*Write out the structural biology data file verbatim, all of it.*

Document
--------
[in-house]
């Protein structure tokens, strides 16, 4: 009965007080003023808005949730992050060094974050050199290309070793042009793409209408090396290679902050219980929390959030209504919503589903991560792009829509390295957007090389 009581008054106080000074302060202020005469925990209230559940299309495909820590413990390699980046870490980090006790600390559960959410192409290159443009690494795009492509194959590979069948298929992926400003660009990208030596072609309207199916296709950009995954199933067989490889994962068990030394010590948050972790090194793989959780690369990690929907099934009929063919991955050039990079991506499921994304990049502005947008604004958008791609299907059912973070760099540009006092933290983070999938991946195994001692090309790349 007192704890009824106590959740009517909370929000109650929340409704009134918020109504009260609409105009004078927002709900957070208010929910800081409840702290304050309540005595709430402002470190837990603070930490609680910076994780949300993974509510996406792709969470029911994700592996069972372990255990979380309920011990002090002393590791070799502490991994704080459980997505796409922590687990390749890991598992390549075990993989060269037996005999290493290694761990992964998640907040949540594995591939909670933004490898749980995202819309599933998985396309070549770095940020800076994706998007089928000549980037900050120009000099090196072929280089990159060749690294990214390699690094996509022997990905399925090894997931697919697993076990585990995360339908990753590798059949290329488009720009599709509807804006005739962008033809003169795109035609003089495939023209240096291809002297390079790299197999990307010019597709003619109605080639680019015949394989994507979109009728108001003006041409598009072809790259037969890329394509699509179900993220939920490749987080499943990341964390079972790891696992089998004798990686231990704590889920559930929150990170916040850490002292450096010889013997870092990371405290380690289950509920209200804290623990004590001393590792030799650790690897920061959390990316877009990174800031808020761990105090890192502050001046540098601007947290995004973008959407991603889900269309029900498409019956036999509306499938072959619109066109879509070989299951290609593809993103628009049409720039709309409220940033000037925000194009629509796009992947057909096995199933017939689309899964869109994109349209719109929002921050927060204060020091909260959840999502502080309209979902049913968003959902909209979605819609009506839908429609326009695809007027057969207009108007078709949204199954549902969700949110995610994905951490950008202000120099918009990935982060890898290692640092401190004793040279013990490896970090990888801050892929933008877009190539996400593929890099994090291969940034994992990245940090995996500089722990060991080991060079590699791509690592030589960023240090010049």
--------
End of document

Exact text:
[in-house]
């Protein structure tokens, strides 16, 4: 009965007080003023808005949730992050060094974050050199290309070793042009793409209408090396290679902050219980929390959030209504919503589903991560792009829509390295957007090389 009581008054106080000074302060202020005469925990209230559940299309495909820590413990390699980046870490980090006790600390559960959410192409290159443009690494795009492509194959590979069948298929992926400003660009990208030596072609309207199916296709950009995954199933067989490889994962068990030394010590948050972790090194793989959780690369990690929907099934009929063919991955050039990079991506499921994304990049502005947008604004958008791609299907059912973070760099540009006092933290983070999938991946195994001692090309790349 007192704890009824106590959740009517909370929000109650929340409704009134918020109504009260609409105009004078927002709900957070208010929910800081409840702290304050309540005595709430402002470190837990603070930490609680910076994780949300993974509510996406792709969470029911994700592996069972372990255990979380309920011990002090002393590791070799502490991994704080459980997505796409922590687990390749890991598992390549075990993989060269037996005999290493290694761990992964998640907040949540594995591939909670933004490898749980995202819309599933998985396309070549770095940020800076994706998007089928000549980037900050120009000099090196072929280089990159060749690294990214390699690094996509022997990905399925090894997931697919697993076990585990995360339908990753590798059949290329488009720009599709509807804006005739962008033809003169795109035609003089495939023209240096291809002297390079790299197999990307010019597709003619109605080639680019015949394989994507979109009728108001003006041409598009072809790259037969890329394509699509179900993220939920490749987080499943990341964390079972790891696992089998004798990686231990704590889920559930929150990170916040850490002292450096010889013997870092990371405290380690289950509920209200804290623990004590001393590792030799650790690897920061959390990316877009990174800031808020761990105090890192502050001046540098601007947290995004973008959407991603889900269309029900498409019956036999509306499938072959619109066109879509070989299951290609593809993103628009049409720039709309409220940033000037925000194009629509796009992947057909096995199933017939689309899964869109994109349209719109929002921050927060204060020091909260959840999502502080309209979902049913968003959902909209979605819609009506839908429609326009695809007027057969207009108007078709949204199954549902969700949110995610994905951490950008202000120099918009990935982060890898290692640092401190004793040279013990490896970090990888801050892929933008877009190539996400593929890099994090291969940034994992990245940090995996500089722990060991080991060079590699791509690592030589960023240090010049």